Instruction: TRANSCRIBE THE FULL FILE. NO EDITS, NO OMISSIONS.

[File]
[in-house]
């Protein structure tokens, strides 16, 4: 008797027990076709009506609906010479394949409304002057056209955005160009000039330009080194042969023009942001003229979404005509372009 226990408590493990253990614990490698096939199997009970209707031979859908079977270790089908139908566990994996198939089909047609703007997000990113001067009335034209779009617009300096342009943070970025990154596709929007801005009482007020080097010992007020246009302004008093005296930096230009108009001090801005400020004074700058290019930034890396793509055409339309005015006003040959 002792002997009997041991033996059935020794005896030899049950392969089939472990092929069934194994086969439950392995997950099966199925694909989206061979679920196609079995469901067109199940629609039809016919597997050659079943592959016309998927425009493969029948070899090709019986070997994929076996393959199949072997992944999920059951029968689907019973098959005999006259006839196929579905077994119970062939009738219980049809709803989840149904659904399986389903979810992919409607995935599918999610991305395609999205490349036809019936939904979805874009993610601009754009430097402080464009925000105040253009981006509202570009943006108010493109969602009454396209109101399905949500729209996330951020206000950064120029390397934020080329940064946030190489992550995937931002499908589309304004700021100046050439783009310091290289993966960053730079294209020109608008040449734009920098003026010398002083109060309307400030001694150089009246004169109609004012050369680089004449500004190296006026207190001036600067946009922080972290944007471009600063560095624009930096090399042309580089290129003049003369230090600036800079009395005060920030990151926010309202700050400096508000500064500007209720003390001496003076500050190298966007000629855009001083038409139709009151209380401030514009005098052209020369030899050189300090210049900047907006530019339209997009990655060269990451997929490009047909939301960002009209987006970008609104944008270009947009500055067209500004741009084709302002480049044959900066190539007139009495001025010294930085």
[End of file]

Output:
[in-house]
């Protein structure tokens, strides 16, 4: 008797027990076709009506609906010479394949409304002057056209955005160009000039330009080194042969023009942001003229979404005509372009 226990408590493990253990614990490698096939199997009970209707031979859908079977270790089908139908566990994996198939089909047609703007997000990113001067009335034209779009617009300096342009943070970025990154596709929007801005009482007020080097010992007020246009302004008093005296930096230009108009001090801005400020004074700058290019930034890396793509055409339309005015006003040959 002792002997009997041991033996059935020794005896030899049950392969089939472990092929069934194994086969439950392995997950099966199925694909989206061979679920196609079995469901067109199940629609039809016919597997050659079943592959016309998927425009493969029948070899090709019986070997994929076996393959199949072997992944999920059951029968689907019973098959005999006259006839196929579905077994119970062939009738219980049809709803989840149904659904399986389903979810992919409607995935599918999610991305395609999205490349036809019936939904979805874009993610601009754009430097402080464009925000105040253009981006509202570009943006108010493109969602009454396209109101399905949500729209996330951020206000950064120029390397934020080329940064946030190489992550995937931002499908589309304004700021100046050439783009310091290289993966960053730079294209020109608008040449734009920098003026010398002083109060309307400030001694150089009246004169109609004012050369680089004449500004190296006026207190001036600067946009922080972290944007471009600063560095624009930096090399042309580089290129003049003369230090600036800079009395005060920030990151926010309202700050400096508000500064500007209720003390001496003076500050190298966007000629855009001083038409139709009151209380401030514009005098052209020369030899050189300090210049900047907006530019339209997009990655060269990451997929490009047909939301960002009209987006970008609104944008270009947009500055067209500004741009084709302002480049044959900066190539007139009495001025010294930085």